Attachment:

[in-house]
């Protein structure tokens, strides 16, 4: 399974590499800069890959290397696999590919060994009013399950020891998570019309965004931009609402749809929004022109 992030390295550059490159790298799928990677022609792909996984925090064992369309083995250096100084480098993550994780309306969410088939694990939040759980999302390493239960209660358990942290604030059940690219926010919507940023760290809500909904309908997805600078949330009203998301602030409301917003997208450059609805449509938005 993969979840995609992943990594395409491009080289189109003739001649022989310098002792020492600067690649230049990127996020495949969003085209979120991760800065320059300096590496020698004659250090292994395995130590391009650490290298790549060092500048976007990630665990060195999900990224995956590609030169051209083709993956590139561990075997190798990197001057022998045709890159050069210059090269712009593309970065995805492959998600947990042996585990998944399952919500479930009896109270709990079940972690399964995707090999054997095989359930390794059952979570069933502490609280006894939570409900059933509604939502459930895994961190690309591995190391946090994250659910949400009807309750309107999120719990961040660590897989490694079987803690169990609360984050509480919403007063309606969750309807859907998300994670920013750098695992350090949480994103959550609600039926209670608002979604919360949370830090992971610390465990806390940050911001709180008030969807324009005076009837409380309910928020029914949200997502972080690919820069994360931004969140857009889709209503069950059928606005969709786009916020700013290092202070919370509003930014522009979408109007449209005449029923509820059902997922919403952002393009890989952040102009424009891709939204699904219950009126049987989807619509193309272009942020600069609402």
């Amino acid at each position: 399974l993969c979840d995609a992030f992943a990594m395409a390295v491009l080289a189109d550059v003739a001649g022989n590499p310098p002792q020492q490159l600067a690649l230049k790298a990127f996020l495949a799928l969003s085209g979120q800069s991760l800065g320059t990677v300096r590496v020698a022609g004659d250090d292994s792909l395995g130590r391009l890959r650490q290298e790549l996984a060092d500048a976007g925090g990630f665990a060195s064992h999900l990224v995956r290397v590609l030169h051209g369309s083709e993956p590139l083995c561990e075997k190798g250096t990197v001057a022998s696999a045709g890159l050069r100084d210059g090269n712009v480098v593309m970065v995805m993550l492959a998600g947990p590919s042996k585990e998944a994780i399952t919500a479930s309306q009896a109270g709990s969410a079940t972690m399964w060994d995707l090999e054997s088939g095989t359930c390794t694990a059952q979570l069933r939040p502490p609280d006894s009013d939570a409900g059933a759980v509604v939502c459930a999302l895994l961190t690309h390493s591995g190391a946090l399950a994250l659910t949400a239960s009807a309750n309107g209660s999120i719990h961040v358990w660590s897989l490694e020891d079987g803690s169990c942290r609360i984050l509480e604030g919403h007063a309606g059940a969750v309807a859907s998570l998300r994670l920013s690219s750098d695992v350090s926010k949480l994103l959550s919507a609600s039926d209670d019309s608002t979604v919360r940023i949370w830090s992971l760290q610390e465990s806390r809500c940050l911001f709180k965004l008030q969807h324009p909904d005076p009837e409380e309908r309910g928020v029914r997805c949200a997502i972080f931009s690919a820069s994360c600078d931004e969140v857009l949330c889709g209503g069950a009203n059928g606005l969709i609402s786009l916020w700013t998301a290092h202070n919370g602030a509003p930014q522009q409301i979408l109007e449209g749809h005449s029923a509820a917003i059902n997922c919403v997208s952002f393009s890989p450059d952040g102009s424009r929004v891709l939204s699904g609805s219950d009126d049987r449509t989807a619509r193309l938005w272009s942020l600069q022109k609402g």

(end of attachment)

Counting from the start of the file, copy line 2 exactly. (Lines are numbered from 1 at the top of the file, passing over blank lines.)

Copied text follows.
């Protein structure tokens, strides 16, 4: 399974590499800069890959290397696999590919060994009013399950020891998570019309965004931009609402749809929004022109 992030390295550059490159790298799928990677022609792909996984925090064992369309083995250096100084480098993550994780309306969410088939694990939040759980999302390493239960209660358990942290604030059940690219926010919507940023760290809500909904309908997805600078949330009203998301602030409301917003997208450059609805449509938005 993969979840995609992943990594395409491009080289189109003739001649022989310098002792020492600067690649230049990127996020495949969003085209979120991760800065320059300096590496020698004659250090292994395995130590391009650490290298790549060092500048976007990630665990060195999900990224995956590609030169051209083709993956590139561990075997190798990197001057022998045709890159050069210059090269712009593309970065995805492959998600947990042996585990998944399952919500479930009896109270709990079940972690399964995707090999054997095989359930390794059952979570069933502490609280006894939570409900059933509604939502459930895994961190690309591995190391946090994250659910949400009807309750309107999120719990961040660590897989490694079987803690169990609360984050509480919403007063309606969750309807859907998300994670920013750098695992350090949480994103959550609600039926209670608002979604919360949370830090992971610390465990806390940050911001709180008030969807324009005076009837409380309910928020029914949200997502972080690919820069994360931004969140857009889709209503069950059928606005969709786009916020700013290092202070919370509003930014522009979408109007449209005449029923509820059902997922919403952002393009890989952040102009424009891709939204699904219950009126049987989807619509193309272009942020600069609402």